Windows 7 System Restore explained

It's a good idea to couple all this built-in protection with an online service. Your data may be safe on a DVD or a network drive at home, but a fire or similar disaster isn't likely to stop at just your computer.

Saving a copy of critical files to the internet gives you many more options, often including access to your files wherever you go, not just if you need to recover them.

Not needing to have DVDs or portable hard drives to hand also means that the process can be invisible, rather than a weekly chore, and can be performed on a more regular basis than any of us would have time for – every few minutes, not every few days. For mass backup and restoration, we like Carbonite (£33 a year from

If you want easier access to your files when on the move, Livedrive is an excellent mix of backup tool and online storage. The standard version offers 100GB of space for £39.95 a year.

Combine all these, and there's not much that can go wrong. You might lose a file on your hard drive, but you'll always have a copy close to hand. Fail to prepare for disaster, however, and when the worst happens, there'll be nothing you can do.

Protecting your system

1. Automatic process

Step 1

System Restore runs automatically, and there aren't any complicated options to keep track of. The recommended restore point is simply the last one, but you don't need to remember what it did – important changes are listed.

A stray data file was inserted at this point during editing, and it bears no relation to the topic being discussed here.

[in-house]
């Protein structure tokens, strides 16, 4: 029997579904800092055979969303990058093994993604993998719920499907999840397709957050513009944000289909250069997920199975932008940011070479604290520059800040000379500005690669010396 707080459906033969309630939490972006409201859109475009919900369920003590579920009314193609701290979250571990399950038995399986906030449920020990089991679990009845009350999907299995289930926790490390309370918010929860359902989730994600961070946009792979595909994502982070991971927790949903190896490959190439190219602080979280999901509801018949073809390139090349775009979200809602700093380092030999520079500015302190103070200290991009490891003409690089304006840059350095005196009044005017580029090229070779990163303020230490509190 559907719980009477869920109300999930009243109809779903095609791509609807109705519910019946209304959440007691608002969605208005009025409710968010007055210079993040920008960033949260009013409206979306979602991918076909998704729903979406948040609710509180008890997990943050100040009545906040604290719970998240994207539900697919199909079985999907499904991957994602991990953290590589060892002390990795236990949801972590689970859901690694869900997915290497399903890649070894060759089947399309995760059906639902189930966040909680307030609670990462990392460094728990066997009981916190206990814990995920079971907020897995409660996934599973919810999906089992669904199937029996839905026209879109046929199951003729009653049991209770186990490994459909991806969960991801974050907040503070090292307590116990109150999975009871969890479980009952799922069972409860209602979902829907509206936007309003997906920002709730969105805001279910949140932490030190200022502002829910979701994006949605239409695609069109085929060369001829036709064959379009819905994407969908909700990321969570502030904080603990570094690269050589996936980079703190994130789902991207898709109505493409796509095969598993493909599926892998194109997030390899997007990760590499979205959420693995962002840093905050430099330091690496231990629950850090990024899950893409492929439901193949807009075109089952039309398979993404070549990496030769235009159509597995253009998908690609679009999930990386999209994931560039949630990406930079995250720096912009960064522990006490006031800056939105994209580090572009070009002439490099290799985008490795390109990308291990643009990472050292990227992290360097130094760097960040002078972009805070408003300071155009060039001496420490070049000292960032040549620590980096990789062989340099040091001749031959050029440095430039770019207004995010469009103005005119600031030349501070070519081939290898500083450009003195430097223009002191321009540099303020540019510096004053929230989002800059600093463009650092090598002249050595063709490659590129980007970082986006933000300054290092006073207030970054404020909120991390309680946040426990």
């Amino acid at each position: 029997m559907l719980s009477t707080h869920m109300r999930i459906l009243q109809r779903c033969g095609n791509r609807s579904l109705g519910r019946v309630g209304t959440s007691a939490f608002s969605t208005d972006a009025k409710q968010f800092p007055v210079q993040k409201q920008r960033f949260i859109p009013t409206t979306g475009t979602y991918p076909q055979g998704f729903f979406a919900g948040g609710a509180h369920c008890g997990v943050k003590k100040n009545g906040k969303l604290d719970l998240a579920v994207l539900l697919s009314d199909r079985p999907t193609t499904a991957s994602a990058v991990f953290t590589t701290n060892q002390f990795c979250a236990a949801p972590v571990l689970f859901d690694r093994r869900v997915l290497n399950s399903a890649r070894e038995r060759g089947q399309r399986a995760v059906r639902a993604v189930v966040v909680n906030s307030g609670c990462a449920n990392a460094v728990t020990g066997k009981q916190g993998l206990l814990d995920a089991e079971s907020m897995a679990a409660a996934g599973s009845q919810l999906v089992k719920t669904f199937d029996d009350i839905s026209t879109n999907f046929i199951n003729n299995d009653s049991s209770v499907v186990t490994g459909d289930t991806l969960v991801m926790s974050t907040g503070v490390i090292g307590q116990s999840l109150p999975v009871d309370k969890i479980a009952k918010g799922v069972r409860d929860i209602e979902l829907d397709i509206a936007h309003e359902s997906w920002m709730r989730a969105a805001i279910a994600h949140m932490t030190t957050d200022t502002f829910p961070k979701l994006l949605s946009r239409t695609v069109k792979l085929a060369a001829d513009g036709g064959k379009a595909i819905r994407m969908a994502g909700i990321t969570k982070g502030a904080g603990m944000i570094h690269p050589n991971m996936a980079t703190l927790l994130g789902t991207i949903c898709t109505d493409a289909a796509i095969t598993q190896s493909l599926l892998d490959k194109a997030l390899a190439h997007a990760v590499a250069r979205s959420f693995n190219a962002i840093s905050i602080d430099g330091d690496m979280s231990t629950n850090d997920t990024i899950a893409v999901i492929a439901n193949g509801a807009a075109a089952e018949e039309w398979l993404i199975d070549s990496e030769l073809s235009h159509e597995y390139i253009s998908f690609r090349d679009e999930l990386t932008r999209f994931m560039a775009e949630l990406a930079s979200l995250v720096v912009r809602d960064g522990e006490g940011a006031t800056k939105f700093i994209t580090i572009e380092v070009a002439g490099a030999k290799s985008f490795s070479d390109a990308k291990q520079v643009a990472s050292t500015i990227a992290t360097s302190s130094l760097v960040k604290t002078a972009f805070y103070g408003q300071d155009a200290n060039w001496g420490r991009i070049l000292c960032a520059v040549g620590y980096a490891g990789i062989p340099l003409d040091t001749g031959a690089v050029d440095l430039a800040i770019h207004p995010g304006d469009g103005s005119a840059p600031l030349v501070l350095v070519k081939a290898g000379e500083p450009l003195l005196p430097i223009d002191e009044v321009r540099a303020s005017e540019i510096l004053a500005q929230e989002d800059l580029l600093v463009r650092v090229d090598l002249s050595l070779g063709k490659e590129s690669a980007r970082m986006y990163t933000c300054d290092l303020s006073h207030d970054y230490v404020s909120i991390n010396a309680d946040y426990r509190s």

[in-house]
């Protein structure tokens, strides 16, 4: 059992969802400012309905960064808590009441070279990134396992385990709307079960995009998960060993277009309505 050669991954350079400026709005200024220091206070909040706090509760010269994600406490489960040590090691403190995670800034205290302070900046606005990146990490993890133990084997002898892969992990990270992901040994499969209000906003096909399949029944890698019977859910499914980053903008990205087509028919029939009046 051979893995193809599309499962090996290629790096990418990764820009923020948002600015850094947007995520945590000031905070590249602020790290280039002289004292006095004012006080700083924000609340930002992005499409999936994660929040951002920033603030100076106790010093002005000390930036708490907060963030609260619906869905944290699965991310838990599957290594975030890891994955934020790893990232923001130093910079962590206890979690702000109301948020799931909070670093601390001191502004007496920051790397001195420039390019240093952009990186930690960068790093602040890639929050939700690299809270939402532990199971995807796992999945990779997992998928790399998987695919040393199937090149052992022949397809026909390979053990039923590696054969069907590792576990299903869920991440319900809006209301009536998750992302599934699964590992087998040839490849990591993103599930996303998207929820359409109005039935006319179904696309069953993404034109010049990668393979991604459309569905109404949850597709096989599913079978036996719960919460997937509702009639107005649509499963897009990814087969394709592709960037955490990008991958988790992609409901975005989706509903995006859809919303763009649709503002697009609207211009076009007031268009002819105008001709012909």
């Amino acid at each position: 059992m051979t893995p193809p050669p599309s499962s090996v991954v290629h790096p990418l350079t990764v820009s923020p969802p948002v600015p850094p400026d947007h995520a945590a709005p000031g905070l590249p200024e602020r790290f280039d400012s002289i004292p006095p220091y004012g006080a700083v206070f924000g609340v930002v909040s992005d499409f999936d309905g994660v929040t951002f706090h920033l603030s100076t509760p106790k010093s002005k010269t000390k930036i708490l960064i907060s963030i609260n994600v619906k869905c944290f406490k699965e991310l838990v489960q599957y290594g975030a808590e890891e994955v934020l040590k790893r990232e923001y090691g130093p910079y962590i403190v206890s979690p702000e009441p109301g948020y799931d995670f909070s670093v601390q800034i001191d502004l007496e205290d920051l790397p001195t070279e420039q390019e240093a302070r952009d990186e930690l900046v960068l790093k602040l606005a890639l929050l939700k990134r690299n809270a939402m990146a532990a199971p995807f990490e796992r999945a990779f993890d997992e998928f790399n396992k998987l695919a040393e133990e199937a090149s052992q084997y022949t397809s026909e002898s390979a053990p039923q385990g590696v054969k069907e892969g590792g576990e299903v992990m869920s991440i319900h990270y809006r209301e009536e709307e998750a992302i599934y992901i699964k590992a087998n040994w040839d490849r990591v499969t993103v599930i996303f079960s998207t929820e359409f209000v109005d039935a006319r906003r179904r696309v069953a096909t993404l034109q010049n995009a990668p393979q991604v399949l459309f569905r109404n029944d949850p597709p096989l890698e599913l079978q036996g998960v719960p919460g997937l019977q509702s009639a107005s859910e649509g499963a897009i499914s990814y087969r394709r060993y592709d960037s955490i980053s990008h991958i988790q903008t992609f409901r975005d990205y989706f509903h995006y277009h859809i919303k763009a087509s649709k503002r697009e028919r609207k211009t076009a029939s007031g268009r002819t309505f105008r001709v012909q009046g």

2. Alternative points

Step 2

To see more Restore Points, simply click Choose a different restore point followed by Next. This lists the ones Windows has saved, and by clicking Scan for affected programs you get more detail without having to actually run the process.

3. Back up

Step 3

Backup requires more effort. Visit System and Security in Control Panel to activate it. You can choose to save your files to a network drive (Professional/Ultimate edition only), but in most cases you'll be burning to a DVD.

4. Select files

Step 4

The default is to let Windows choose which files to back up – which includes the desktop, libraries and standard Windows folders, such as Documents. This will cover 99 per cent of files you want, but you can add more or be more selective.

5. Whole hard drive

Step 5

The System Image option, on the other hand, copies your whole hard disc. This requires multiple DVDs or a second hard disc (a risky proposition) for a complete system reinstall, but you can't pull individual files from the archive.


First published in Windows: The Official Magazine Issue 36

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